Pockets of People

We live in a world that is fragmented by special interest groups represented by social classes, political parties, religious sects, race, education, gender, age, income, even language. Divisions between groups and factions range from subtle to severe, almost to the point of convulsive, as in cases involving fundamentalist religious zeal, separating fanatics from everyone else, even to the point of genocide and other heinous crimes that under any other circumstances would be considered unspeakable acts of horror, even by the zealots themselves.

As human beings we share a need to belong. Being excluded from groups with which we identify in some way makes us feel separate in negative ways, and our sense of self-worth takes a nosedive from the awful feeling of being left out.

At this time of year, for example, group loyalty to sports teams becomes laser sharp regarding the Olympics and football teams for the Super Bowl. That powerful feeling of being outside the borders of acceptance is especially vigorous on a larger scale at a time when the division between the haves and the have-nots (the one percent versus everybody else) is so pronounced. No matter who we are, we are all strangers somewhere in places we feel we don’t belong. The borders we create are often purely artificial, or at least more psychological than physical. Our human tendency to categorize is also what prevents us from seeing our species as one vast but varied human family.

Our insatiable need to create comfort zones socially, economically, politically, and religiously creates at times much more strife than harmony. Such divisions are based also upon our all too human need or desire to be “right,” which generally means that somebody has to be “wrong” too.

Even the best informed among us live within walls of some kind of prejudice, especially when we accept without question what has been told to us by those who came before. Ignorance breeds ignorance until we see that as human beings, we are probably more alike than we ever suspected. There was a time when slavery was considered by many to be perfectly all right and was condoned even from pulpits all across our country. It seems we can justify almost anything, at least for a while.

It would be a much more harmonious world if we could remember that everyone has a life story to tell and that all those stories contain elements of pain and joy, despair and hope, ignorance and awareness, fear and courage that, in their purest forms, have not changed so very much over many thousands of years, any more than the human face itself has changed in that time.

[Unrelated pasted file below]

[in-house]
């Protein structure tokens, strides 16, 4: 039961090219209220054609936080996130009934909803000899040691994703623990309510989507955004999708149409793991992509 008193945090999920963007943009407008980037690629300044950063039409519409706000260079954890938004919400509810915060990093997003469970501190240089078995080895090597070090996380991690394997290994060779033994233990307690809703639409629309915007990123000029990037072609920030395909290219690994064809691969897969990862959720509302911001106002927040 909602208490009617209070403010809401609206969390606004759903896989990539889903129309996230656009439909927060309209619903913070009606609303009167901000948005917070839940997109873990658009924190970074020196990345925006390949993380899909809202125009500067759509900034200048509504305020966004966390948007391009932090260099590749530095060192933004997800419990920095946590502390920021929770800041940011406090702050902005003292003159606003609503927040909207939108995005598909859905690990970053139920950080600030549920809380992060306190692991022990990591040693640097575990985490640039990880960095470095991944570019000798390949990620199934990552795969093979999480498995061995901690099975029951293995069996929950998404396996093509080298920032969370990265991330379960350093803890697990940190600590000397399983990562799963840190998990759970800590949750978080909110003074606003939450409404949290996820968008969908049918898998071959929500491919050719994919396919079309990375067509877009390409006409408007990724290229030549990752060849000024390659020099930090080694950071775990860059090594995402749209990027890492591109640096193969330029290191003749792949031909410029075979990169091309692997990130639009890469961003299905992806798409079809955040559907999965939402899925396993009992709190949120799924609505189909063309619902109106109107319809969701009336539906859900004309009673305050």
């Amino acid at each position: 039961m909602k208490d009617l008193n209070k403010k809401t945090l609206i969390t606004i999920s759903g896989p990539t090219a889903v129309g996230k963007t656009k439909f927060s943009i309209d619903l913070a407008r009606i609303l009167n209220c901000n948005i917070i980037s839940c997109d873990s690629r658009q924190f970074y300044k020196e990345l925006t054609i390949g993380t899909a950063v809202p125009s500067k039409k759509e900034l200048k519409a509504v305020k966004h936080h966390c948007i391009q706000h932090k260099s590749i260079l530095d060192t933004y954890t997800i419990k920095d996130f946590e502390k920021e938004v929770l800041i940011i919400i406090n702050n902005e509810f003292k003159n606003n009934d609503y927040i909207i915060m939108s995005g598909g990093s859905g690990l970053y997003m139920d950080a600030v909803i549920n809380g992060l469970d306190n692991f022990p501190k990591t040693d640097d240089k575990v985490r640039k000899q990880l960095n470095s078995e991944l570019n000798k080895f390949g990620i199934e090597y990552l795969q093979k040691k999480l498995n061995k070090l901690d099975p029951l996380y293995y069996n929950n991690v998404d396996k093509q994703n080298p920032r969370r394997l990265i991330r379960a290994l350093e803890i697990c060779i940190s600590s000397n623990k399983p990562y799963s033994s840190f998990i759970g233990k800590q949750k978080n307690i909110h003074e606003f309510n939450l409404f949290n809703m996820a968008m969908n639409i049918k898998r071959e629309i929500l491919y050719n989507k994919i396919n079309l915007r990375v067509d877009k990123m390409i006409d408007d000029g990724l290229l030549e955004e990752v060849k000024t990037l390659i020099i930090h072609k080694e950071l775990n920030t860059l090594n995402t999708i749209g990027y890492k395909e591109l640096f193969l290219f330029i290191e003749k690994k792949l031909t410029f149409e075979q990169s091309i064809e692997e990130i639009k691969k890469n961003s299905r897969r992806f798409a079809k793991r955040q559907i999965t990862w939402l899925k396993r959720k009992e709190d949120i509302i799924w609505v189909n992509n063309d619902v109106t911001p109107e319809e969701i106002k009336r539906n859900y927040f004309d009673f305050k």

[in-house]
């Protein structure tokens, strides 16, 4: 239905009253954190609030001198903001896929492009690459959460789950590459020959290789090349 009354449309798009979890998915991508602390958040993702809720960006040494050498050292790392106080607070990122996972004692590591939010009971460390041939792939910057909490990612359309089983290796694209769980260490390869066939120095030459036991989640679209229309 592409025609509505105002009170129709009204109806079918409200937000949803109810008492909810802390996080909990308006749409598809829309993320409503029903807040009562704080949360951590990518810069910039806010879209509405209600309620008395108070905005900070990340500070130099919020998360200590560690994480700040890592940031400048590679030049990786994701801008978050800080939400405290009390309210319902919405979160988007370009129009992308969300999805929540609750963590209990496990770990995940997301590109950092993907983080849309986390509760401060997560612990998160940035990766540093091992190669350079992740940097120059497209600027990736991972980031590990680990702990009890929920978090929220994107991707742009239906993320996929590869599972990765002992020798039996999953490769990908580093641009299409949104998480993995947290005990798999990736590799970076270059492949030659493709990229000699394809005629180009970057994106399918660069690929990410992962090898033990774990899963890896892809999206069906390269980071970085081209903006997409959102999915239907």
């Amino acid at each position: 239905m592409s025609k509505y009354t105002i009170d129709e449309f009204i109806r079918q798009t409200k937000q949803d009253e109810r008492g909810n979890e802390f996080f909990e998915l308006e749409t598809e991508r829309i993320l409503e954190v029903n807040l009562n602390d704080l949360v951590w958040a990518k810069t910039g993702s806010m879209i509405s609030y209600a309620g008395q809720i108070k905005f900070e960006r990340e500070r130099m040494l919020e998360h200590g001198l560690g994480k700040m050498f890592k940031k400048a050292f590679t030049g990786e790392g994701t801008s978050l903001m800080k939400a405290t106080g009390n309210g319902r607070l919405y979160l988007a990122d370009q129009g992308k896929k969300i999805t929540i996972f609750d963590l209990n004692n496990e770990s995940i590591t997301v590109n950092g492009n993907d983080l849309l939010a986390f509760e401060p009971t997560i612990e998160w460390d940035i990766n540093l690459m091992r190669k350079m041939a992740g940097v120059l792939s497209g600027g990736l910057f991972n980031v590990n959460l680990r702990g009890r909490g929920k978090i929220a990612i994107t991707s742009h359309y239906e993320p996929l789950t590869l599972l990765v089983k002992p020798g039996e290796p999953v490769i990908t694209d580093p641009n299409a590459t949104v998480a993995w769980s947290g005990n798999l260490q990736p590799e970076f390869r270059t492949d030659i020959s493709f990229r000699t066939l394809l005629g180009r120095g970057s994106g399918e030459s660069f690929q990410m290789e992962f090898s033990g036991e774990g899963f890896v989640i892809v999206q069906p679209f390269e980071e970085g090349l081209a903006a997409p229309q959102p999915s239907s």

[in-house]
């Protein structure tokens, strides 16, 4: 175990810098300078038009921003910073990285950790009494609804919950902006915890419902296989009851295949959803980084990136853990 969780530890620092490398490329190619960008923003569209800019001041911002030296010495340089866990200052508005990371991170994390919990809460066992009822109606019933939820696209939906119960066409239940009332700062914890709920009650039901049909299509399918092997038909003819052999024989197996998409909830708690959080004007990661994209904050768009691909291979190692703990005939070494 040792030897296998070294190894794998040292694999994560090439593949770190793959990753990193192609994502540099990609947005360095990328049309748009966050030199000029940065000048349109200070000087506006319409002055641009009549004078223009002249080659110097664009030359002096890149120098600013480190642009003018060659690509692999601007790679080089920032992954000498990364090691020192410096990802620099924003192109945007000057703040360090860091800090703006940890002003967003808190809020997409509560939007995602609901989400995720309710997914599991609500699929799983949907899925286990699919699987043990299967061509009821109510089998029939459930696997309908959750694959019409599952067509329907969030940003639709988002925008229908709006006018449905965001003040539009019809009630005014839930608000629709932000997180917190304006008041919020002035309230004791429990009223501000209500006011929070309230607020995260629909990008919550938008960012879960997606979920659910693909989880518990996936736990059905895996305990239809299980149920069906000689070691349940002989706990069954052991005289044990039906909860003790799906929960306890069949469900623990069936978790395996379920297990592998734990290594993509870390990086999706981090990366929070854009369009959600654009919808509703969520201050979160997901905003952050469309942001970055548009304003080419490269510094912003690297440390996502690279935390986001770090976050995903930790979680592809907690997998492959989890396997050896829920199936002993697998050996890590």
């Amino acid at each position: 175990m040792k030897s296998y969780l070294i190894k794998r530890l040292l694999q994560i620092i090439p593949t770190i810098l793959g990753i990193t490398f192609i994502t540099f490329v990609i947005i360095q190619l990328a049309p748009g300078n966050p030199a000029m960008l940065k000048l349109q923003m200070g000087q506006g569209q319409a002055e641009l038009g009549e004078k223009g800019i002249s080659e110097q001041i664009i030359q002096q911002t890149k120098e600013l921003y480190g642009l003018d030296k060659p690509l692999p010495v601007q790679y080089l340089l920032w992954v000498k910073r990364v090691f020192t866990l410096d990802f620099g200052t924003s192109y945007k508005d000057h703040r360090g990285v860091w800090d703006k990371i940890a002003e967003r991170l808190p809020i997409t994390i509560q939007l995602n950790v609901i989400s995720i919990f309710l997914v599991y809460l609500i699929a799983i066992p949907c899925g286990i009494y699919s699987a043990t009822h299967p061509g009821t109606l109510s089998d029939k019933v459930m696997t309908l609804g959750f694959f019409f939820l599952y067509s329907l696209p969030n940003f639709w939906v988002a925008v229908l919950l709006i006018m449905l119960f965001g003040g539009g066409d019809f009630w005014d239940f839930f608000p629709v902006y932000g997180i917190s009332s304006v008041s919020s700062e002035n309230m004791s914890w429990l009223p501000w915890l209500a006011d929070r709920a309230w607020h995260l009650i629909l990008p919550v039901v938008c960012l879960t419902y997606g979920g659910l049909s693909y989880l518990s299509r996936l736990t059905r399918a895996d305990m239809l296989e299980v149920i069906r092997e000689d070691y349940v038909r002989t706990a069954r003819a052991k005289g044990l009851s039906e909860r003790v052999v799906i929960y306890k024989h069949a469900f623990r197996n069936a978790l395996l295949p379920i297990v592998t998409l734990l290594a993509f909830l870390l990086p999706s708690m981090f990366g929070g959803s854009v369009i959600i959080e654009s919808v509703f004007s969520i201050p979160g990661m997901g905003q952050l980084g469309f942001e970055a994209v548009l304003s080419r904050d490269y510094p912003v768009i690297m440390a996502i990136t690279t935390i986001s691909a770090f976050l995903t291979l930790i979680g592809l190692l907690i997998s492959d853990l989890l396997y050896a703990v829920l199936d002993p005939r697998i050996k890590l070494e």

Our human tendency to look down our noses at others who are different in some ways is perhaps one of the greatest stumbling blocks impeding enlightenment, and it is a stumbling block that cannot really be removed by technology alone. In that sense, we have a long way to go before we reach any mountain top or promise land.   JB

About John

John Bolinger was born and raised in Northwest Indiana, where he attended Ball State University and Purdue University, receiving his BA and MA from those schools. Then he taught English and French for thirty-five years at Morton High School in Hammond, Indiana before moving to Colorado. He spends his winters in Pompano Beach, Florida. Besides COME SEPTEMBER, Journey of a High School Teacher, John's other books are ALL MY LAZY RIVERS, an Indiana Childhood, and COME ON, FLUFFY, THIS AIN'T NO BALLET, a Novel on Coming of Age, all available on Amazon.com as paperbacks and Kindle books. Alternately funny and touching, COME SEPTEMBER, conveys the story of every high school teacher’s struggle to enlighten both himself and his pupils, encountering along the way, battles with colleagues, administrators, and parents through a parade of characters that include a freshman boy for whom the faculty code name is “Spawn of Satan,” to a senior girl whose water breaks during a pop-quiz over THE LAST OF THE MOHICANS. Through social change and the relentless march of technology, the human element remains constant in the book’s personal, entertaining, and sympathetic portraits of faculty, students, parents, and others. The audience for this book will certainly include school teachers everywhere, teenagers, parents of teens, as well as anyone who appreciates that blend of humor and pathos with which the world of public education is drenched. The drive of the story is the narrator's struggle to become the best teacher he can be. The book is filled with advice for young teachers based upon experience of the writer, advice that will never be found in college methods classes. Another of John's recent books is Mum's the Word: Secrets of a Family. It is the story of his alcoholic father and the family's efforts to deal with or hide the fact. Though a serious treatment of the horrors of alcoholism, the book also entertains in its descriptions of the father during his best times and the humor of the family's attempts to create a façade for the outside world. All John's books are available as paperbacks and Kindle readers on Amazon, and also as paperbacks at Barnes & Noble. John's sixth and most recent book, Growing Old in America: Notes from a Codger was released on June 15, 2014.
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